ENERGY POVERTY-A MULTIDIMENSIONAL GLOBAL PHENOMENON

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The phenomenon of energy poverty and the resolution of the problems induced by it on modern society constitute a challenge on global scale. Energy poverty is a pressing problem affected by the complicated interaction of multiple factors – the increase of energy prices, people’s inability to pay their energy bills, flat or failing income, high levels of unemployment and the slow pace at which implementation of energy-efficient measures in residencies is taking place. The evidence-based, adverse effects of the aforementioned interaction are felt on social, environmental, and financial levels. The way to tackle the problem has yet to be paved.

In developing countries, energy poverty is primarily experienced as lack of access to basic energy services. According to estimates published by the International Energy Agency (IEA), more than 1.3 billion people do not have access to electricity and consequently lack access to services and provisions that the rest of the population take for granted. According to the United Nations statistics, another important aspect of the problem is that 1 billion people have access to energy services and provisions albeit unreliable.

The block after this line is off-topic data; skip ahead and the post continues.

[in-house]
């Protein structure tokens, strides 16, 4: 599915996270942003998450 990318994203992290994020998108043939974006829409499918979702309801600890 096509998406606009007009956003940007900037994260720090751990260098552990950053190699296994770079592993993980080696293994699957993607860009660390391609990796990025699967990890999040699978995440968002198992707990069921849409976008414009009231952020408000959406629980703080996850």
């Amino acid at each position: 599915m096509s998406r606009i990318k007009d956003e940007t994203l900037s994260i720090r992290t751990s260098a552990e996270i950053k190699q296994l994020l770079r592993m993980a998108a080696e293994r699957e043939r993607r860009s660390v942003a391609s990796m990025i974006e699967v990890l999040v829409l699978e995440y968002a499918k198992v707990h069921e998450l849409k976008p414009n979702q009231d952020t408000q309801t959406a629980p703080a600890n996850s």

The fact that approximately 20% of the global population is deprived of access to electricity reflects the prevalence of energy poverty on global scale as well as the magnitude of the problems stemming from this predicament.

Across developed countries, among which Member States of the European Union, the concept of energy poverty is perceived differently. In these countries energy poverty mainly suggests permanent or temporary inability to access energy services and provisions. It is estimated that more than 50 million households in the E.U, equating 10% of the population, struggle with the phenomenon and its implications according to the European Union’s Energy Poverty Observatory (EPOV).

Τhe online workshop Energy Poverty – A Multidimensional Global Phenomenon, organised by the University of Bahrain, INZEB and the EU GCC Clean Energy Technology Network aims to raise awareness in regards to energy poverty, to analyse the terms energy poverty and energy vulnerability, to discuss the different factors that result to the increase of energy poverty levels in different regions and present EU initiatives aiming to support households and the society in mitigation of the social problem.

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